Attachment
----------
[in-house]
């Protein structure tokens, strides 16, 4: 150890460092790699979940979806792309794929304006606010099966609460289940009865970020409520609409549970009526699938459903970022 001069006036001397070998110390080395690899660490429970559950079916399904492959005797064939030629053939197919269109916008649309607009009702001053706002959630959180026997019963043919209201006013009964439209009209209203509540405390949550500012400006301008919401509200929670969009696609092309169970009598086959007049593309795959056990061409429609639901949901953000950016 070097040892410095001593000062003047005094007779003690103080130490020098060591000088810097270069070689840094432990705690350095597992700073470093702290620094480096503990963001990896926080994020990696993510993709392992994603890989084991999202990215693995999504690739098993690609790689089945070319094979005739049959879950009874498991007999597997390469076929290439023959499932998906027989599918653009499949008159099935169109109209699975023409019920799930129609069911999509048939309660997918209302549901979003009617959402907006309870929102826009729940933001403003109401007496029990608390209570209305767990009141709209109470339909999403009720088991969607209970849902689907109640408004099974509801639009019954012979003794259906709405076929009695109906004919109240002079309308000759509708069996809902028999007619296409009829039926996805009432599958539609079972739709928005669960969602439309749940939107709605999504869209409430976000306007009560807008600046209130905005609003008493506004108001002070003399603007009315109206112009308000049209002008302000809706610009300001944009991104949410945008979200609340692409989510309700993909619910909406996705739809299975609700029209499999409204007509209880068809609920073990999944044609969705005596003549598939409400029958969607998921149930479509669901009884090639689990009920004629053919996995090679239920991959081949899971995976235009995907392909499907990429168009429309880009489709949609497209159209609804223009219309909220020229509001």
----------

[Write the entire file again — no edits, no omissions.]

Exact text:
[in-house]
């Protein structure tokens, strides 16, 4: 150890460092790699979940979806792309794929304006606010099966609460289940009865970020409520609409549970009526699938459903970022 001069006036001397070998110390080395690899660490429970559950079916399904492959005797064939030629053939197919269109916008649309607009009702001053706002959630959180026997019963043919209201006013009964439209009209209203509540405390949550500012400006301008919401509200929670969009696609092309169970009598086959007049593309795959056990061409429609639901949901953000950016 070097040892410095001593000062003047005094007779003690103080130490020098060591000088810097270069070689840094432990705690350095597992700073470093702290620094480096503990963001990896926080994020990696993510993709392992994603890989084991999202990215693995999504690739098993690609790689089945070319094979005739049959879950009874498991007999597997390469076929290439023959499932998906027989599918653009499949008159099935169109109209699975023409019920799930129609069911999509048939309660997918209302549901979003009617959402907006309870929102826009729940933001403003109401007496029990608390209570209305767990009141709209109470339909999403009720088991969607209970849902689907109640408004099974509801639009019954012979003794259906709405076929009695109906004919109240002079309308000759509708069996809902028999007619296409009829039926996805009432599958539609079972739709928005669960969602439309749940939107709605999504869209409430976000306007009560807008600046209130905005609003008493506004108001002070003399603007009315109206112009308000049209002008302000809706610009300001944009991104949410945008979200609340692409989510309700993909619910909406996705739809299975609700029209499999409204007509209880068809609920073990999944044609969705005596003549598939409400029958969607998921149930479509669901009884090639689990009920004629053919996995090679239920991959081949899971995976235009995907392909499907990429168009429309880009489709949609497209159209609804223009219309909220020229509001």